(USA) -- The mining industry has hit a major milestone: 2009 had the fewest number of mining fatalities — 34 — ever recorded in the United States.
That was down from the previous low of 52 in 2008.
While mining safety has progressed, the families of those 34 miners who died on the job last year still lost a valuable member of their families.
Mining is a hazardous occupation. Of those 34 deaths, 18 occurred in coal mines and 16 were in gold, copper or other types of mines. Most involved truck accidents on mine property. Some resulted from rock falls and workers’ being struck by machinery.
Those numbers are encouraging, but federal Mine Safety and Health Administration Assistant Secretary Joseph Main said he won’t be satisfied until no miners are killed on the job.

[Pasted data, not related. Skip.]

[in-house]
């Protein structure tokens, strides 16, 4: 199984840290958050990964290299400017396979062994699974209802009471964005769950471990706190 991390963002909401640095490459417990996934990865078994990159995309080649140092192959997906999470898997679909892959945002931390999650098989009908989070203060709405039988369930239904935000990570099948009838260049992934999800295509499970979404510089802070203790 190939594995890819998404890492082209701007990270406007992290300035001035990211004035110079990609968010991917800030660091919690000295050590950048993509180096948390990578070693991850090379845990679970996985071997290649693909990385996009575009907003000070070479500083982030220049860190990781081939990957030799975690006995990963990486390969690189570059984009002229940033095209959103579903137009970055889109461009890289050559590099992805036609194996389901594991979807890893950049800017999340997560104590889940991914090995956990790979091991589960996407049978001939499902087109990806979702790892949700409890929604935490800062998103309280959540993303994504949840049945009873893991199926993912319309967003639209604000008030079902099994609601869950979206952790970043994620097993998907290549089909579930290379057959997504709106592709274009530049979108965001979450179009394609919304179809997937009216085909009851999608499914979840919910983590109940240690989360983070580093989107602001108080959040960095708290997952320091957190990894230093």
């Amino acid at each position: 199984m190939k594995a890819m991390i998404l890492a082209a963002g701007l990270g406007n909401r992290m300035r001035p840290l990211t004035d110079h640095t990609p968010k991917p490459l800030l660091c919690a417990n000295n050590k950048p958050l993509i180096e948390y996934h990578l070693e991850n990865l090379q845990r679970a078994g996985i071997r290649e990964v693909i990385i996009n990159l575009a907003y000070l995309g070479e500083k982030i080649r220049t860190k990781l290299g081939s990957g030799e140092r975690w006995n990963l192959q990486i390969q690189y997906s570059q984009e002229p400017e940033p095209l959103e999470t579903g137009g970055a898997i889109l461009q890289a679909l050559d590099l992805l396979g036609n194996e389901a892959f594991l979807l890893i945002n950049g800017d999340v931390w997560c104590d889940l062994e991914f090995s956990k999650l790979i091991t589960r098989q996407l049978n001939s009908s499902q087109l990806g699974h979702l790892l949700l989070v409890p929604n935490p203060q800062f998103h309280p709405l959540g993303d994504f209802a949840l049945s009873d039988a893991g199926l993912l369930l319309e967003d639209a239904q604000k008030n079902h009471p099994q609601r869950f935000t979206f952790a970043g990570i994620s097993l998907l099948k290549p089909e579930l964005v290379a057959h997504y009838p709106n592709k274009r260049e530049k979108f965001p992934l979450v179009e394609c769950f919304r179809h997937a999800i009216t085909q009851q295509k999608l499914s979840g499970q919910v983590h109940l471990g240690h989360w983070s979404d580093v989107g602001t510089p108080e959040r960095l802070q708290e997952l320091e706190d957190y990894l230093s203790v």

That is the attitude to take. Workers in the mining industry and their families have too long endured the threat of disease and accidental death.
The federal Mine Safety and Health Administration last month launched a comprehensive program to end new cases of black lung. MSHA last year completed 100 percent of its mandated inspections of all surface and underground mines for only the second time ever.
It is that concentrated effort that will eliminate deaths in mining. Miners should never have to sacrifice their lives for their livelihood.